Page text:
Sisi government moves to quash further protests
Demonstrations against army corruption in Egypt result in claims of 2,000 arrests
Supporters of Egyptian president Abdel Fattah el-Sisi at a rally in Cairo on Friday. Photograph: Khaled Elfiqi
Egyptian security forces tried to head off protests on Friday amid reports that 2,000 Egyptians have been arrested since last weekend’s unexpected demonstrations demanding an end to corruption in the military, and the resignation of President Abdel Fattah al-Sisi.
Sources reported protests on Friday in Giza on the edge of Cairo and in the provinces where the security forces cannot exercise full control. There were also government-arranged pro-Sisi demos in east Cairo.
Stirred by social media posts by Mohamed Ali (45), an Egyptian actor and businessman exiled in Barcelona, the protests have shaken the authoritarian Sisi government which has jailed Muslim Brotherhood members, leftists, trade unionists, journalists and activists since seizing power in 2013.
A contractor who claims the military owes him money, Ali also alleges the military, which dominates the economy, has misappropriated state funds and accuses Sisi of building palaces.
“Of course I have built presidential palaces, and I will build presidential palaces,” Sisi responded. “But they are not for me, they are for Egypt. ”
Egyptians are angry over Sisi’s adoption of International Monetary Fund-mandated austerity measures which have devalued the currency, raised prices of food and fuel and boosted the poverty rate to more than 35 per cent. Instead of providing hospitals, schools and services for 97.5 million Egyptians, he has spent billions of dollars on expansion of the Suez Canal and construction of a new capital city.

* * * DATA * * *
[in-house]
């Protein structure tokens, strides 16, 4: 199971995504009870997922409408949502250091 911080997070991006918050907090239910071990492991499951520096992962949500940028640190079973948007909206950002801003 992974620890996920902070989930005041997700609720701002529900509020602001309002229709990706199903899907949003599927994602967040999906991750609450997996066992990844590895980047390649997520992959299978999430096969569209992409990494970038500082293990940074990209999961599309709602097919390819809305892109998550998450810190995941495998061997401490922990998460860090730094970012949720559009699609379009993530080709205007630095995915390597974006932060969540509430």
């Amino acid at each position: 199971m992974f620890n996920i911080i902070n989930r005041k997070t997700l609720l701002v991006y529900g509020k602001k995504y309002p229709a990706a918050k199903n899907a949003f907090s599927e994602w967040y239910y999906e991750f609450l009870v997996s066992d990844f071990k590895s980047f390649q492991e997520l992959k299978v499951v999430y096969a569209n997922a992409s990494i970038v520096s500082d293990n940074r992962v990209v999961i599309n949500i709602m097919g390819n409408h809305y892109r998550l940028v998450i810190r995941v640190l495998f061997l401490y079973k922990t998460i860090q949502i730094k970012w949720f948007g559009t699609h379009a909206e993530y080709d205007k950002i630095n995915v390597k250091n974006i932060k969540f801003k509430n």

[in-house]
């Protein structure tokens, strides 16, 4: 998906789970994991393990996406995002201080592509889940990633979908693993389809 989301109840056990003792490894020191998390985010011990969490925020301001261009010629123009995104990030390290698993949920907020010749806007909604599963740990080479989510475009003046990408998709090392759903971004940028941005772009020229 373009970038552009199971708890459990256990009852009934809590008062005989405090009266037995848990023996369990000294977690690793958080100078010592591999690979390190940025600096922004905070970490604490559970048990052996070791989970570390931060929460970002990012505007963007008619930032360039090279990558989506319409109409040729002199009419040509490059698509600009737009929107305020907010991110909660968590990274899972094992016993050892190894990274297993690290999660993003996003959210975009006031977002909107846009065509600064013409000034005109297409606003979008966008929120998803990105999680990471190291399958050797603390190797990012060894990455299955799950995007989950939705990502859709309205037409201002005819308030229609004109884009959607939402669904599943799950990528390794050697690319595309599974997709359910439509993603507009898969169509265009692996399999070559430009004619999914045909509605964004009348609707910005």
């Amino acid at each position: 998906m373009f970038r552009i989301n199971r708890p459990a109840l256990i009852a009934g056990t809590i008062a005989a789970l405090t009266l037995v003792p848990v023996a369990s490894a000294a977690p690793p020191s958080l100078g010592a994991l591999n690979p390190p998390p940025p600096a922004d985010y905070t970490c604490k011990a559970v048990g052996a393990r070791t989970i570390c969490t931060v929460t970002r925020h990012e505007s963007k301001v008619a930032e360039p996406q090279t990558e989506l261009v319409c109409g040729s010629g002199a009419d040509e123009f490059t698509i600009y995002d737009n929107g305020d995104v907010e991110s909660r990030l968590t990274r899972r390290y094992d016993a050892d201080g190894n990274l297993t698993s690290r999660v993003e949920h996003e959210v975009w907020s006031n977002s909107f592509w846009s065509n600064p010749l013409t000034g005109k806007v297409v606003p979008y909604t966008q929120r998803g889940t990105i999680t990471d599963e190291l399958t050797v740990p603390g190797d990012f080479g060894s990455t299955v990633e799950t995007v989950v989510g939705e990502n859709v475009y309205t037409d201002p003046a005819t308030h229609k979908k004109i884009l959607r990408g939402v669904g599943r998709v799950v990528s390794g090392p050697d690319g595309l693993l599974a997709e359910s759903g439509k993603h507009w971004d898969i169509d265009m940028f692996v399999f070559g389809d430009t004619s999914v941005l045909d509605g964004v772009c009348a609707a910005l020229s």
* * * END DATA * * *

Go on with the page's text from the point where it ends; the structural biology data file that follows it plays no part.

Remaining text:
Taken by surprise by the protests, Sisi has vowed to prevent mass popular action and this week cracked down hard, particularly on those who gathered in Cairo’s Tahrir Square last Friday. In 2011, hundreds of thousands of Egyptians of all ages, backgrounds, and political persuasions gathered there to demand the ousting of 30-year president Hosni Mubarak.
The majority of the new crop of detainees is under 25, youths who matured after Sisi abandoned the uprising’s slogan of “Bread, Freedom, Justice”. They have been joined by defectors from the Sisi camp and influential political veterans.
Academic and commentator Hassan Nafaa and opposition Constitution party spokesman Khaled Daoud backed Sisi’s 2013 seizure of power from the Muslim Brotherhood’s Mohamed Morsi. Hazem Hosni, a political scientist, has joined his boss, former army chief Sami Anan, who was jailed after declaring his intention to stand against Sisi in the 2018 presidential election.
Award-winning rights lawyer Mahienour el-Massry was in court representing protesters when she was detained. Feminist Asmaa Dabees, her husband and brother-in-law have disappeared after being snatched from a cafe in Damanhour province.
The veterans are not collaborators of the outlawed and repressed Muslim Brotherhood, an accusation put forward by the state to justify detentions. They belong to the secular, liberal sector of society.
In July, co-founder of Egypt’s Palestinian Boycott, Divest, and Sanction (BDS) movement Ramy Shaath was arrested and his wife Celine Lebrun-Shaath deported. He spoke out against US-allied Egypt’s presence at the Trump administration’s Bahrain conference promoting an Arab-Israeli settlement plan rejected by the Palestinians. His father, Nabil Shaath, is a former Palestinian foreign minister and negotiator.
Amnesty International considers Ramy Shaath a prisoner of conscience and has called for his “immediate and unconditional release”.
Human Rights Watch has estimated Egypt has arrested or charged at least 60,000 people for crimes allegedly related to “political Islam”. US president Donald Trump, who met Sisi on the sidelines of the UN General Assembly, has dubbed him “ my favourite dictator”.